BungedUP New Member

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    I'm in the 190 lbs range and I ride a Cannondale 2.8 with a carbon fork, and a carbon seatpost. I have had the frame for 8 years, and it is still in excellent shape (some light frames can perform just fine for heavier riders). I have Azonic CF-1 carbon bars on my mountain bike, and they also have performed very well - I took a 10-15 foot rib breaking fall and I mangled my right shifter pod, but the bars were absolutely untouched (at least in appearance and function). My carbon seatpost on my road bike is close to 12 years old and still works fine as well.

    My experience has been that CF works well, even for a heavier rider like myself.
     
  8. Downhill Jonny

    Downhill Jonny New Member

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    I have checked this issue quite extensively, and have decided that a Ti frame with FSA Alloy handlebars and stem are the way to go.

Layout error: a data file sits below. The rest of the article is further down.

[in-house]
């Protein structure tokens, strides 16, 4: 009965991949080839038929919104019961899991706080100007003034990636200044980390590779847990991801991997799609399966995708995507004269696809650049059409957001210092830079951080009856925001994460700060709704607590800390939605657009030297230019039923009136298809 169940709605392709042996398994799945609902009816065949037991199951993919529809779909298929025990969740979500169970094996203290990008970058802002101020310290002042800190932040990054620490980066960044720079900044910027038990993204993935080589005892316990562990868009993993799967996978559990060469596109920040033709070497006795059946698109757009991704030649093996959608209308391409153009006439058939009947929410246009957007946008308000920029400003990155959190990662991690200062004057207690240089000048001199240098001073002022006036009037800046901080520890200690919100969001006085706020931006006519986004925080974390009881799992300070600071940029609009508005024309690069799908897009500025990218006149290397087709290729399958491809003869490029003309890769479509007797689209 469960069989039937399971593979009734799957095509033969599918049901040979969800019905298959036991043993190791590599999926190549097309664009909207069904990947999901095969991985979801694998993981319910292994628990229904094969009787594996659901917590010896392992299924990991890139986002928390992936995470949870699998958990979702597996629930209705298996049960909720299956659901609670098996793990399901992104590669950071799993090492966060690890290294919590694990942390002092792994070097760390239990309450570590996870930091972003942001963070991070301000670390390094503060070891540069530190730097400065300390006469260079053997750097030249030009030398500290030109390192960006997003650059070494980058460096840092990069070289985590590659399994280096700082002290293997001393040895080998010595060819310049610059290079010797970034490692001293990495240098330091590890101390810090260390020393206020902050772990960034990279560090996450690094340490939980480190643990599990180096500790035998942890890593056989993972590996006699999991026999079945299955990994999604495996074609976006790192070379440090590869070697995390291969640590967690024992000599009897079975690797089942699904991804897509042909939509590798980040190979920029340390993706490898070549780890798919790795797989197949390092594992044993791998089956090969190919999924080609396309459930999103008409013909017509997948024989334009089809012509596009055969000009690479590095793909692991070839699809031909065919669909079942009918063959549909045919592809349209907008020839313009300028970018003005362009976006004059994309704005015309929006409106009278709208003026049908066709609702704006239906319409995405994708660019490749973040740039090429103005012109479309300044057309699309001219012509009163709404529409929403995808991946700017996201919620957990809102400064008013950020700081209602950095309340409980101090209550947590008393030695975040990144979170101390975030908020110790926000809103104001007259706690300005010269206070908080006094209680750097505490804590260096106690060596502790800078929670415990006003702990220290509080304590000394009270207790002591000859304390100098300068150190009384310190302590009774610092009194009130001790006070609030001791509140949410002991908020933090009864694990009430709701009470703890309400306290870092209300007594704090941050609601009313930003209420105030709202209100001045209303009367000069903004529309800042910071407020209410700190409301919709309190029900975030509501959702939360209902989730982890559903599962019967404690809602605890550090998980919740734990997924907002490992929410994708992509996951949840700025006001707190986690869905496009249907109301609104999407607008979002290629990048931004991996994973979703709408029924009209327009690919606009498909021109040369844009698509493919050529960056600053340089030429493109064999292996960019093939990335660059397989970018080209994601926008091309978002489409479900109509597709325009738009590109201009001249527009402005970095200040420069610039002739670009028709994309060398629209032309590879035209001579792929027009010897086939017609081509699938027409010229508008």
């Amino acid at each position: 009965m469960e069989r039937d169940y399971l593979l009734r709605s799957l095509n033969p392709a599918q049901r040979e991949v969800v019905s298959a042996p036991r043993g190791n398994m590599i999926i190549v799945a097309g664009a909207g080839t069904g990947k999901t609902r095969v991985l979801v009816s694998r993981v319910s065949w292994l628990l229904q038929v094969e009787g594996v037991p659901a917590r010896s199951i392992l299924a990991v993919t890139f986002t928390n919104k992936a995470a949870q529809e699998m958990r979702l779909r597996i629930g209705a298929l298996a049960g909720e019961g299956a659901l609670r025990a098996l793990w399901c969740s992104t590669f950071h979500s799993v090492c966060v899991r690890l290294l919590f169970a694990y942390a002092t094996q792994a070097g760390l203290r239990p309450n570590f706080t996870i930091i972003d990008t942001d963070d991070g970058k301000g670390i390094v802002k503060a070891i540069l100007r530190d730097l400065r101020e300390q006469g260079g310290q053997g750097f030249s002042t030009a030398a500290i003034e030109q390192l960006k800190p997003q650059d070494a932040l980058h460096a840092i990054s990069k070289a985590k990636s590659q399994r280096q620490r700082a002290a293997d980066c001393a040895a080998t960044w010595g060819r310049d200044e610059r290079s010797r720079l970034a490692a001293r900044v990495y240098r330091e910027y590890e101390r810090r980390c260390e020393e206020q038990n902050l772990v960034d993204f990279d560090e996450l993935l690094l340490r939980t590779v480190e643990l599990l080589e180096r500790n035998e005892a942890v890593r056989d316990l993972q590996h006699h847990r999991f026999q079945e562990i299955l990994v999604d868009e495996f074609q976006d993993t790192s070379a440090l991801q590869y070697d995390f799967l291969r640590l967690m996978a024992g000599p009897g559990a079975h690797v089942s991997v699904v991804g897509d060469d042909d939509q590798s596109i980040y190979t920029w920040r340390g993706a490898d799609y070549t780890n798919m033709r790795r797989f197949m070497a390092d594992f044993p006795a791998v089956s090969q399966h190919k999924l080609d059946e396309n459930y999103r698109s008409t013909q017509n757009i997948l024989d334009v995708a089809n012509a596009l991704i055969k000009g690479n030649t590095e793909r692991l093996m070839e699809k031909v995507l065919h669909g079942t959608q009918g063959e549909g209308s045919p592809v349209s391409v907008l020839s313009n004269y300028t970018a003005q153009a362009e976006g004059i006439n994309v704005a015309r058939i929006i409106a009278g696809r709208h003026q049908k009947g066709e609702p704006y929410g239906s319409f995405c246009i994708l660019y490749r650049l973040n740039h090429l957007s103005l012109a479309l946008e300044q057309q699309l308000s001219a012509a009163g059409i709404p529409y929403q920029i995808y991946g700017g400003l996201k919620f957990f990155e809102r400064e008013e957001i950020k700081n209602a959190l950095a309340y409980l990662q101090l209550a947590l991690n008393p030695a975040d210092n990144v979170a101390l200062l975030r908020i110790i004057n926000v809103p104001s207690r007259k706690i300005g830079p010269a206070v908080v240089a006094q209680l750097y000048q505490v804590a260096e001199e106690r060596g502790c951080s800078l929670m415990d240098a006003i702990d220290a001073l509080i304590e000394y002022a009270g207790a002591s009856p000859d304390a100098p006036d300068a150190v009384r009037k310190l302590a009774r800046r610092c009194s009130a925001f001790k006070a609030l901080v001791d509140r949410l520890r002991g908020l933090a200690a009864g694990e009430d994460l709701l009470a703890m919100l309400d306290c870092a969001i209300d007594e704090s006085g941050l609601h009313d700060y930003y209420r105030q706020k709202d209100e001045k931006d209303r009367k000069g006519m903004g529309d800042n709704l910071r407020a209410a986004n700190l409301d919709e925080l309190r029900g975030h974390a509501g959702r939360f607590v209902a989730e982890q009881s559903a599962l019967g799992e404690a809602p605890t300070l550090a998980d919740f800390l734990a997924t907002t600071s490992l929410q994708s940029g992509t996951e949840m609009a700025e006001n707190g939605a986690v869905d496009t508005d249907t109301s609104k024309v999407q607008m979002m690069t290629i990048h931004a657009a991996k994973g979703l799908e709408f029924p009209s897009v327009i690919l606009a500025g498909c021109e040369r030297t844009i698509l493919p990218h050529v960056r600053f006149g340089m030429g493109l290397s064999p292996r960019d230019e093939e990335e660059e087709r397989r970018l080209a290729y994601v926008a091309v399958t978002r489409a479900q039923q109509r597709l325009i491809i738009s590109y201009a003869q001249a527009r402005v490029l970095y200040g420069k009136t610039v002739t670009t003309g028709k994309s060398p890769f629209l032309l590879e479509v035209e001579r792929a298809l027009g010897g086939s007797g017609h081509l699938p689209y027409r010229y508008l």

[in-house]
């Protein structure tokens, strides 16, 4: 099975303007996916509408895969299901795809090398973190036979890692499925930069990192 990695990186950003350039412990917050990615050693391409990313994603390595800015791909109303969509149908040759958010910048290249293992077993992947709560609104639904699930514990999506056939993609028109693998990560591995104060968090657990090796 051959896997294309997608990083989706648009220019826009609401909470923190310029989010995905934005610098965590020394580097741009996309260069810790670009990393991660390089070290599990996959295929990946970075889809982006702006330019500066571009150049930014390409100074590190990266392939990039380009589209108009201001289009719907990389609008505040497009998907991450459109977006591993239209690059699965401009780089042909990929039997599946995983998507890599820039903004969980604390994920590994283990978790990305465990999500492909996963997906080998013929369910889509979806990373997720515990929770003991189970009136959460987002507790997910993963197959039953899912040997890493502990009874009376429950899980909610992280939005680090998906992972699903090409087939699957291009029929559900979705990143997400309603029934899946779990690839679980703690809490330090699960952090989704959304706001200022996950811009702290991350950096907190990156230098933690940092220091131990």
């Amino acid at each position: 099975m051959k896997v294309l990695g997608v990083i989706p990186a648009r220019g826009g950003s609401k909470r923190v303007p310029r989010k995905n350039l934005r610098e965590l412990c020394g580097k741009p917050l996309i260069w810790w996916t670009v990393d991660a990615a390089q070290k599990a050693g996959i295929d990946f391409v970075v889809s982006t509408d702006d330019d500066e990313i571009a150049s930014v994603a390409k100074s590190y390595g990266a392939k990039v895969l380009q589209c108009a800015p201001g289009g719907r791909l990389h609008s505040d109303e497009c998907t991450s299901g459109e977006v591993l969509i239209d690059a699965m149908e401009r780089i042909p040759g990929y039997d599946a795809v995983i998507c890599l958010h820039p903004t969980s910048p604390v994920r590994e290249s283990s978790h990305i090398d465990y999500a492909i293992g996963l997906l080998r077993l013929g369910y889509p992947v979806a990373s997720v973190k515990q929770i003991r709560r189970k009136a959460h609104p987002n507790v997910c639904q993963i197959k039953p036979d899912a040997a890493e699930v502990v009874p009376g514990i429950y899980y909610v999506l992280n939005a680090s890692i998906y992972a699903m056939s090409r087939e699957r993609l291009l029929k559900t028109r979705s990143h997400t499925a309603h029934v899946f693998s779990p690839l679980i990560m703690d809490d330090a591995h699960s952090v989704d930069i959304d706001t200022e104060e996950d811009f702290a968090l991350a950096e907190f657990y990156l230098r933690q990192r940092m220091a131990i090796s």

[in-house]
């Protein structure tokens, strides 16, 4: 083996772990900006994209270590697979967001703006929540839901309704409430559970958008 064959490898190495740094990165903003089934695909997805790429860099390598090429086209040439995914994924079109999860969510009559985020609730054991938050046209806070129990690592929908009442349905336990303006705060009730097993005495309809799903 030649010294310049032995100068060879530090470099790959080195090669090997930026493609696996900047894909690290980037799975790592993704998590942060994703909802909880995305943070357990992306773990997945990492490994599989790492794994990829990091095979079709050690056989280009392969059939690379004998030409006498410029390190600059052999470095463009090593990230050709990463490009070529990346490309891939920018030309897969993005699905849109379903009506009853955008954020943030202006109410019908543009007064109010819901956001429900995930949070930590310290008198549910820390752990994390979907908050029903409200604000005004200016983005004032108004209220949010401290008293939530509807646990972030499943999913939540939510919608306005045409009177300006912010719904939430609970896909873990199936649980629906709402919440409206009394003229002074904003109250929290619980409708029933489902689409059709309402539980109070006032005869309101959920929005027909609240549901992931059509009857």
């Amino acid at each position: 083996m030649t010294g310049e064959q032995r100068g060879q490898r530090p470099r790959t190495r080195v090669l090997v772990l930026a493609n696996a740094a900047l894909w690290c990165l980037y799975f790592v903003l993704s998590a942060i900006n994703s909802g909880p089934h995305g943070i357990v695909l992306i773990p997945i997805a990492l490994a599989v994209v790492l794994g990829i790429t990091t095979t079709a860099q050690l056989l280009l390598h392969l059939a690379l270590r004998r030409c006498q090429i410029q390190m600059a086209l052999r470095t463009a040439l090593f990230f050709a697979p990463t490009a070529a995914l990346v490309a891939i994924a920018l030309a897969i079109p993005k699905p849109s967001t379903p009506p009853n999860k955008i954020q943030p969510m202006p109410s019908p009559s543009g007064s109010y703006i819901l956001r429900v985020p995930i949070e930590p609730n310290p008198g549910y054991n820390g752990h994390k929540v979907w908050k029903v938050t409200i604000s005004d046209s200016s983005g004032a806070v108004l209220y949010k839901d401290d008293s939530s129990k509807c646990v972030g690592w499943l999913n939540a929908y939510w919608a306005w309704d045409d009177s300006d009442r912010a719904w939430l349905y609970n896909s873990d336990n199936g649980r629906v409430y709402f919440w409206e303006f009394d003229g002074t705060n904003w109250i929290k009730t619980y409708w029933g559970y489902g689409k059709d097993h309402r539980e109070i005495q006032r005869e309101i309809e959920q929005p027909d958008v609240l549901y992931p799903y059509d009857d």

Have a look at Litspeed (no Ulitmate that is more of a racing bike), Merlin same thing and Colorodo Cyclists have a Douglas Ti frame which looks like good value for money (although I havnt researched it that well).

    Insofar as CF is concerned, I tend to agree that you should not go for something that is ultra light. So carbon seat post and forks shouldnt be a problem.

    Happy shopping, its sometimes more fun than riding:)
     
  9. tafi

    tafi Member

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    Id certainly be woried about the lighter/smaller/faster trends these days if I was a lot heavier.
    A lightweight Aluminium bike will really only last about a year max if it's ridden hard (thats for a middleweight like me).
    I'd take a more pragmatic approach. The Bianch works and you feel safe riding it and you know that it's dependable. Stick with it until the weight drops off and then reassess your options.
    210lbs is about 95kg which isn't hugely heavy (you'll be about the same weight as Magnus Backstedt). I'd shy away from superlight frames but provided it is reasonably stiff then you won't have too much of a problem.